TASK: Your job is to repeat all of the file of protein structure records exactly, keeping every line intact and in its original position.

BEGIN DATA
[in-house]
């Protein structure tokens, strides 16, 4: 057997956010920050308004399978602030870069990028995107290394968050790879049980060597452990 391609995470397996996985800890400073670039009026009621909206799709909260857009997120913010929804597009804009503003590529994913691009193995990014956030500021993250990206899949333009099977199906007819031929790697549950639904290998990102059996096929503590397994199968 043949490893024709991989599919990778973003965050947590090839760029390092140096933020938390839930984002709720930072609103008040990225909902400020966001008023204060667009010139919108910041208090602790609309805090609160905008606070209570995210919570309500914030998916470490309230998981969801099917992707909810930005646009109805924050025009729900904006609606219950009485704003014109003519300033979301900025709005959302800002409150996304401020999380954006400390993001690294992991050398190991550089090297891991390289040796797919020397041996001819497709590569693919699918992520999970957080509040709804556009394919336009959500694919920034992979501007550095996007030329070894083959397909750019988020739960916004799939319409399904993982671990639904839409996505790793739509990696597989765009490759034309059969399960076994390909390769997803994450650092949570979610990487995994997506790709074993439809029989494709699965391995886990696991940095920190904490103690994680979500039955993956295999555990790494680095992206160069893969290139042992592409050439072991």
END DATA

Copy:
[in-house]
């Protein structure tokens, strides 16, 4: 057997956010920050308004399978602030870069990028995107290394968050790879049980060597452990 391609995470397996996985800890400073670039009026009621909206799709909260857009997120913010929804597009804009503003590529994913691009193995990014956030500021993250990206899949333009099977199906007819031929790697549950639904290998990102059996096929503590397994199968 043949490893024709991989599919990778973003965050947590090839760029390092140096933020938390839930984002709720930072609103008040990225909902400020966001008023204060667009010139919108910041208090602790609309805090609160905008606070209570995210919570309500914030998916470490309230998981969801099917992707909810930005646009109805924050025009729900904006609606219950009485704003014109003519300033979301900025709005959302800002409150996304401020999380954006400390993001690294992991050398190991550089090297891991390289040796797919020397041996001819497709590569693919699918992520999970957080509040709804556009394919336009959500694919920034992979501007550095996007030329070894083959397909750019988020739960916004799939319409399904993982671990639904839409996505790793739509990696597989765009490759034309059969399960076994390909390769997803994450650092949570979610990487995994997506790709074993439809029989494709699965391995886990696991940095920190904490103690994680979500039955993956295999555990790494680095992206160069893969290139042992592409050439072991």